If you have found this blog, saying Welcome does not really seem appropriate. I know you wish you weren't surfing the internet for diabetes. I felt the same.

A big part of me wishes I were not writing about diabetes, nor did I anticipate to become so opinionated or informed on the subject, but it happened. In 2010, my son was diagnosed with Type 1 Diabetes.

It wasn't really part of the plan… Correction - it was not part of the plan, but it happened. It is not always easy, but I think we are all doing okay, and I hope we continue to do so.

Why the Middle East? I happen to live in Dubai. I don't think that living in the Middle East makes mine or my son's diabetic experience any more unique or challenging than it does elsewhere in the developed world.

I hope you stick around, or read something you like. Feel free to comment and join the conversation, subscribe or follow this blog by liking the Facebook page Diapoint.

Please note: This blog does not give medical advice. I am opinionated, and I share my experiences, but the first rule of diabetes is to follow up with your doctor and/or nurse educator about your care, diagnosis or medication. If you do not have a medical practitioner that is helping you find your way through this crazy world, then do not give up until you find the right one.

Monday, May 30, 2016

My Peak Into Hypoglycemia

So tonight I had a very mild, small peak into what a low blood sugar feels like.

I went to the gym, and toward the end of the class I was taking, I suddenly felt incredibly hungry. I have not eaten beef for over 20 years now, and could almost be classified as a vegetarian, but the only thing I could think about through the last few minutes of trying to strategically balance myself on an exercise ball was barbecue brisket!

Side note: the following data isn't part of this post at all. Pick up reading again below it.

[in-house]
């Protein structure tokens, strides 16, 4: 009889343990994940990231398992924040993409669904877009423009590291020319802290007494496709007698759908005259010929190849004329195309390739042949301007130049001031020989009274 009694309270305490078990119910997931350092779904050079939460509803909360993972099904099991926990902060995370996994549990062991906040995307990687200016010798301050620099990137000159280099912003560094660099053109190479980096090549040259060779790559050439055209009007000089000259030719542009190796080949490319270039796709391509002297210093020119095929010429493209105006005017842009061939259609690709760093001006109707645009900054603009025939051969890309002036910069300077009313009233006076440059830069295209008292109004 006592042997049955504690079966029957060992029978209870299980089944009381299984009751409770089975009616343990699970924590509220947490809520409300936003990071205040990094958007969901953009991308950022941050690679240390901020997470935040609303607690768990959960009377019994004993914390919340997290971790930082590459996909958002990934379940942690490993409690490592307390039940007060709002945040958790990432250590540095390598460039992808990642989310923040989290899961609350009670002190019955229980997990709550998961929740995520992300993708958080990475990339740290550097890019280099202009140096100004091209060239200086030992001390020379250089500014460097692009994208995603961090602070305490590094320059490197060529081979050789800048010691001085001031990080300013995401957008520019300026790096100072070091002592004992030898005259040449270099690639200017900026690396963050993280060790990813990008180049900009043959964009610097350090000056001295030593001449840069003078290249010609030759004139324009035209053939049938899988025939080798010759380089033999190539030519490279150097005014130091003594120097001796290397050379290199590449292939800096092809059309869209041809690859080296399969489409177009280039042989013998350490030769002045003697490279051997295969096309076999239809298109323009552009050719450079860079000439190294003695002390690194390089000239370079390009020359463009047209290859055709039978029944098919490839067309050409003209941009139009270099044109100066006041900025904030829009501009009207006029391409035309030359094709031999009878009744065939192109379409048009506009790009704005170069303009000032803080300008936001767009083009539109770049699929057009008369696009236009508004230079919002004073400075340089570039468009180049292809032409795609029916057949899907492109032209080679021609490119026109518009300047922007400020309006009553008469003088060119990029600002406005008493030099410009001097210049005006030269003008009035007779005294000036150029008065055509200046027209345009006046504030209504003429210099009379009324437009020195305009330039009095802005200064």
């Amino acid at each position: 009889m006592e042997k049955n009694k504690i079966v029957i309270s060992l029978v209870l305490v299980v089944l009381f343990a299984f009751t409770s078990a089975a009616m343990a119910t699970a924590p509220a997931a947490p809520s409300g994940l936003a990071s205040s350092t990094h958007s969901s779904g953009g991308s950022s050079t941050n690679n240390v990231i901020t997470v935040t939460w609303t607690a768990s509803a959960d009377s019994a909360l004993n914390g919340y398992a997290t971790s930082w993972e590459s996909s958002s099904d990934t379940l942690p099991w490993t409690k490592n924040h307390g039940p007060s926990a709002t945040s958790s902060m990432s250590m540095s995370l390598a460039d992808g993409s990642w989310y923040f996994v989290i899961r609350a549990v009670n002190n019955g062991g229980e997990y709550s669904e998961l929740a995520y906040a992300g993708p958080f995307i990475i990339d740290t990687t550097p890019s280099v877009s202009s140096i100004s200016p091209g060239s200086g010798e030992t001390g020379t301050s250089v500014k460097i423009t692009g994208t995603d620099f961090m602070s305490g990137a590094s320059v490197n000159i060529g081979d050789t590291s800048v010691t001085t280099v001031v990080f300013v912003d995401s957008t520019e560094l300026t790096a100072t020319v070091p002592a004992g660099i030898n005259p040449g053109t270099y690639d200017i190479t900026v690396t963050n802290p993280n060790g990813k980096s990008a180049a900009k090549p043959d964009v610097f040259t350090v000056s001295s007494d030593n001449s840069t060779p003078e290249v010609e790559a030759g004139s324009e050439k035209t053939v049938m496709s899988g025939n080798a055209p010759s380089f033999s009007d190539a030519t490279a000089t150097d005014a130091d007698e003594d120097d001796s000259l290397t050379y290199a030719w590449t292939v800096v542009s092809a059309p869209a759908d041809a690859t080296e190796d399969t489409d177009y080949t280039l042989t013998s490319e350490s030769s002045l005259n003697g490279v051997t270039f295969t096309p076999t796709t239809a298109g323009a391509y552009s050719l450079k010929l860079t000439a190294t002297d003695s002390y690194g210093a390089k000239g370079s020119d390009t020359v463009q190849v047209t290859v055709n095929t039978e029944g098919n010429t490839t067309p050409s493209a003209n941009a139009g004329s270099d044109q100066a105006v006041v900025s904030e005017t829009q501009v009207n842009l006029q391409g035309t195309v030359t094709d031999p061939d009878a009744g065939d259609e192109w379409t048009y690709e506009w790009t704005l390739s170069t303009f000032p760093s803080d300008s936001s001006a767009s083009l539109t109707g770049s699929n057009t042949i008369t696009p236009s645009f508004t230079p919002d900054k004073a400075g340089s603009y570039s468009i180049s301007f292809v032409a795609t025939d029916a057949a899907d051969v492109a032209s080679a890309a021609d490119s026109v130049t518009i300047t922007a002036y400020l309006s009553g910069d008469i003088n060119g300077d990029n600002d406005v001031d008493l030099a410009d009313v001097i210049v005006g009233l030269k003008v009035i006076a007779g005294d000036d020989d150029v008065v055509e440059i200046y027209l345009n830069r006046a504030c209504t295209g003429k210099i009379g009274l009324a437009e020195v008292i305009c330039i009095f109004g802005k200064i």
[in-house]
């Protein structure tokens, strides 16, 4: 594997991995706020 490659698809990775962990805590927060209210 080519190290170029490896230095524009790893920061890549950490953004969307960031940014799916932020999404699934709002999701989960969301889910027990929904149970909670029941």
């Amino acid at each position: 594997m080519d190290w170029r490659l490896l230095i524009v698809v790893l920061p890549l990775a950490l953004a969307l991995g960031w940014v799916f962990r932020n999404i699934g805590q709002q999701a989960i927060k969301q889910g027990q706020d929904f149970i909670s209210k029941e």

I was sweating from the workout, but I had that feeling of a cold sweat coming on. Could this be what my son feels when he is having a low, I wondered? Was I really low? Was I just hungry? Exercise usually does not have me running out the door in a manic quest for Texas barbecue!

Fortunately, I was in my complex, so in a matter of seconds, I returned home eager to ask my son to check my blood sugar because I felt low. I told him "I feel low", which is what he often says to me when he has a low.

I thought he was eagerly running off to get the glucometer, but instead he was eager to share with me what he was writing while I was away. It was incredibly awesome, but before I grabbed a juice, I really wanted him to check me to see if I was in fact low. I thought that reversing the roles somehow might make him feel better about diabetes, or not so alone.

I then followed him to his room thinking the glucometer was there. I still wanted a side of beef. Meanwhile, my husband is trying to tell me something, and my son is playing with some tape he wants to put over his mouth. Did I mention I needed a double brisket meal with potato salad and jalapeƱo corn bread?!

Where is the damn glucometer?!!!

Finally, it arrives. I asked my son to check my finger, but he was busy with his tape project. So I change the lancet and checked my own finger. The reading was 69. Wow! I suspected I would be a bit low as I did not really snack throughout the day as I usually do, and I had a small lunch, but wow. I really was experiencing a low.